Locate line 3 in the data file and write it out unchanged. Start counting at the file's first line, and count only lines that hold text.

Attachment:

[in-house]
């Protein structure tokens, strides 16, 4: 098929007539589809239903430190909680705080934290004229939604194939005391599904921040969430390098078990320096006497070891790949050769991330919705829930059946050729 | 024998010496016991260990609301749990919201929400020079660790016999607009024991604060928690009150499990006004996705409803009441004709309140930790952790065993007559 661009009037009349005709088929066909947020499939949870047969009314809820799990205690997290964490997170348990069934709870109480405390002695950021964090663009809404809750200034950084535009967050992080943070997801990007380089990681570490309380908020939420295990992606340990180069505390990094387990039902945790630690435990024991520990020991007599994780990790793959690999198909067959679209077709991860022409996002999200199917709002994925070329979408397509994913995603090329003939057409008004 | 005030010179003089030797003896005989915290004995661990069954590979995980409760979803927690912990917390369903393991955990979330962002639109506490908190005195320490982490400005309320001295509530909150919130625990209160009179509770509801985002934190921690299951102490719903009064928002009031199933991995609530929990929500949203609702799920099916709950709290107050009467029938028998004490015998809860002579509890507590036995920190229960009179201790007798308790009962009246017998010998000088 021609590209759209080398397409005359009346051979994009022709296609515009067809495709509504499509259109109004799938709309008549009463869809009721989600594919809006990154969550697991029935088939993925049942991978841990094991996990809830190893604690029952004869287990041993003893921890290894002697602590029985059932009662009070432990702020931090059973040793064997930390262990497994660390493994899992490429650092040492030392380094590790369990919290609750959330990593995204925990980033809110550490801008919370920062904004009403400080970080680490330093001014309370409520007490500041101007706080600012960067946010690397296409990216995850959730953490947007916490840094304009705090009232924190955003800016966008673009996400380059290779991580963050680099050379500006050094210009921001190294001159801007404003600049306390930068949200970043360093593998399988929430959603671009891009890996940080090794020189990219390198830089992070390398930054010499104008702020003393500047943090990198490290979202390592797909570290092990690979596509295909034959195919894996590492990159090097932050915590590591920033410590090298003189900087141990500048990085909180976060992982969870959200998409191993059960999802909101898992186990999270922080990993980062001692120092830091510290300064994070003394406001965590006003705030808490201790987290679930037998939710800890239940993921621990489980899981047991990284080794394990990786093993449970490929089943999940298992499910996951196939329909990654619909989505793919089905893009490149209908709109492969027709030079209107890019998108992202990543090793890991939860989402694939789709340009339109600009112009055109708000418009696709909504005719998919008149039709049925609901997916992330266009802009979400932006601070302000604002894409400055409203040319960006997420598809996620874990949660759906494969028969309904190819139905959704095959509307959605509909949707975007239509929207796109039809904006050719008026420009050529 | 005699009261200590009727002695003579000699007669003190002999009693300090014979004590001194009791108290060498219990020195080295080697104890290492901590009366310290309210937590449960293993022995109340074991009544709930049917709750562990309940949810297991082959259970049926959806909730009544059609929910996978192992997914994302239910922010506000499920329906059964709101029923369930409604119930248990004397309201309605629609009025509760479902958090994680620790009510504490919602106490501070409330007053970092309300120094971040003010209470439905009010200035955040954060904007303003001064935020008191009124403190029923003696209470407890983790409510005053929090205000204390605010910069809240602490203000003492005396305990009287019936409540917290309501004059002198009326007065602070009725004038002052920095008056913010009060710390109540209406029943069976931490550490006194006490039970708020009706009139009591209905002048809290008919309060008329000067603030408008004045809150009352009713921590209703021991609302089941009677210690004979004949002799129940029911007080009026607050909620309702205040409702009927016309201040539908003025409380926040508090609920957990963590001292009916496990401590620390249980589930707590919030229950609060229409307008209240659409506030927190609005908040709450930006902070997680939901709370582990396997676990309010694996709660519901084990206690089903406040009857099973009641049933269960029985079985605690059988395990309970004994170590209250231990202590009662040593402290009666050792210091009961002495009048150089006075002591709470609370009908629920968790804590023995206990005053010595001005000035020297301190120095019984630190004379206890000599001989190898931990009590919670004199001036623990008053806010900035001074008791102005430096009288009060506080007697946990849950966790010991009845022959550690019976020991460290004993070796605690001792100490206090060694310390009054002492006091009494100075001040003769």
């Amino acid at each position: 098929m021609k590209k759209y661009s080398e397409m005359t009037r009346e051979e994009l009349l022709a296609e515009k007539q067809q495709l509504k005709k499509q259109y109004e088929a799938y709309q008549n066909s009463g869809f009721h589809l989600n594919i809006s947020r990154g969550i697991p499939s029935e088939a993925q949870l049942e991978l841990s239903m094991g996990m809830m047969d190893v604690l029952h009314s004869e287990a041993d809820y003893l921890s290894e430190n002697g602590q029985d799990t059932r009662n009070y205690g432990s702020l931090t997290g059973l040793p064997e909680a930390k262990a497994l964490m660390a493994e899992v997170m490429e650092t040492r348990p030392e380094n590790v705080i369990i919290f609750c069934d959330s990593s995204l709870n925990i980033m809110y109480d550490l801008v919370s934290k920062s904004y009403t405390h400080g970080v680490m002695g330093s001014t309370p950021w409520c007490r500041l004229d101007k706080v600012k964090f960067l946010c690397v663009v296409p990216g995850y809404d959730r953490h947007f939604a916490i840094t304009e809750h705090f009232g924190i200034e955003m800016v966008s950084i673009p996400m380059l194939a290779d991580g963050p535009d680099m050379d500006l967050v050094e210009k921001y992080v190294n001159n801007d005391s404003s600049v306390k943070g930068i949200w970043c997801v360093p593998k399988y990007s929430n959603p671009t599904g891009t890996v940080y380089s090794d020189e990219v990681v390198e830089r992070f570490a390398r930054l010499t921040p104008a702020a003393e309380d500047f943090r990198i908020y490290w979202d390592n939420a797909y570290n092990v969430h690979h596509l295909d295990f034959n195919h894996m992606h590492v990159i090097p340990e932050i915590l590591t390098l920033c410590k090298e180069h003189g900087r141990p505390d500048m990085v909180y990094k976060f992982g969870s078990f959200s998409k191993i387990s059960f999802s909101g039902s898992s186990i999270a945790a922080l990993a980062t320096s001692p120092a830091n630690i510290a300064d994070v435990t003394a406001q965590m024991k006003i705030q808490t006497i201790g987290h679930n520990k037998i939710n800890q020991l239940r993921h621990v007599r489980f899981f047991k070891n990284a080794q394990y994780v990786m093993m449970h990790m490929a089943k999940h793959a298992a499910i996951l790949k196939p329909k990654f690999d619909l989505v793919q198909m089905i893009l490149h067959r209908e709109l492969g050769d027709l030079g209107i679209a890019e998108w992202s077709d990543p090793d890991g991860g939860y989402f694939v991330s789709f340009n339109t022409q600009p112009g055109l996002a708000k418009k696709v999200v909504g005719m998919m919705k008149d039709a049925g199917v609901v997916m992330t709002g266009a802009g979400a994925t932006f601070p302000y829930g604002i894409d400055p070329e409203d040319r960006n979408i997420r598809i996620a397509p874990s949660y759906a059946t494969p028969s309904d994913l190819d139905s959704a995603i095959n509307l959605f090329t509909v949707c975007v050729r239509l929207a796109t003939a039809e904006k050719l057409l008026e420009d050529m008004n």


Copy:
């Amino acid at each position: 098929m021609k590209k759209y661009s080398e397409m005359t009037r009346e051979e994009l009349l022709a296609e515009k007539q067809q495709l509504k005709k499509q259109y109004e088929a799938y709309q008549n066909s009463g869809f009721h589809l989600n594919i809006s947020r990154g969550i697991p499939s029935e088939a993925q949870l049942e991978l841990s239903m094991g996990m809830m047969d190893v604690l029952h009314s004869e287990a041993d809820y003893l921890s290894e430190n002697g602590q029985d799990t059932r009662n009070y205690g432990s702020l931090t997290g059973l040793p064997e909680a930390k262990a497994l964490m660390a493994e899992v997170m490429e650092t040492r348990p030392e380094n590790v705080i369990i919290f609750c069934d959330s990593s995204l709870n925990i980033m809110y109480d550490l801008v919370s934290k920062s904004y009403t405390h400080g970080v680490m002695g330093s001014t309370p950021w409520c007490r500041l004229d101007k706080v600012k964090f960067l946010c690397v663009v296409p990216g995850y809404d959730r953490h947007f939604a916490i840094t304009e809750h705090f009232g924190i200034e955003m800016v966008s950084i673009p996400m380059l194939a290779d991580g963050p535009d680099m050379d500006l967050v050094e210009k921001y992080v190294n001159n801007d005391s404003s600049v306390k943070g930068i949200w970043c997801v360093p593998k399988y990007s929430n959603p671009t599904g891009t890996v940080y380089s090794d020189e990219v990681v390198e830089r992070f570490a390398r930054l010499t921040p104008a702020a003393e309380d500047f943090r990198i908020y490290w979202d390592n939420a797909y570290n092990v969430h690979h596509l295909d295990f034959n195919h894996m992606h590492v990159i090097p340990e932050i915590l590591t390098l920033c410590k090298e180069h003189g900087r141990p505390d500048m990085v909180y990094k976060f992982g969870s078990f959200s998409k191993i387990s059960f999802s909101g039902s898992s186990i999270a945790a922080l990993a980062t320096s001692p120092a830091n630690i510290a300064d994070v435990t003394a406001q965590m024991k006003i705030q808490t006497i201790g987290h679930n520990k037998i939710n800890q020991l239940r993921h621990v007599r489980f899981f047991k070891n990284a080794q394990y994780v990786m093993m449970h990790m490929a089943k999940h793959a298992a499910i996951l790949k196939p329909k990654f690999d619909l989505v793919q198909m089905i893009l490149h067959r209908e709109l492969g050769d027709l030079g209107i679209a890019e998108w992202s077709d990543p090793d890991g991860g939860y989402f694939v991330s789709f340009n339109t022409q600009p112009g055109l996002a708000k418009k696709v999200v909504g005719m998919m919705k008149d039709a049925g199917v609901v997916m992330t709002g266009a802009g979400a994925t932006f601070p302000y829930g604002i894409d400055p070329e409203d040319r960006n979408i997420r598809i996620a397509p874990s949660y759906a059946t494969p028969s309904d994913l190819d139905s959704a995603i095959n509307l959605f090329t509909v949707c975007v050729r239509l929207a796109t003939a039809e904006k050719l057409l008026e420009d050529m008004n």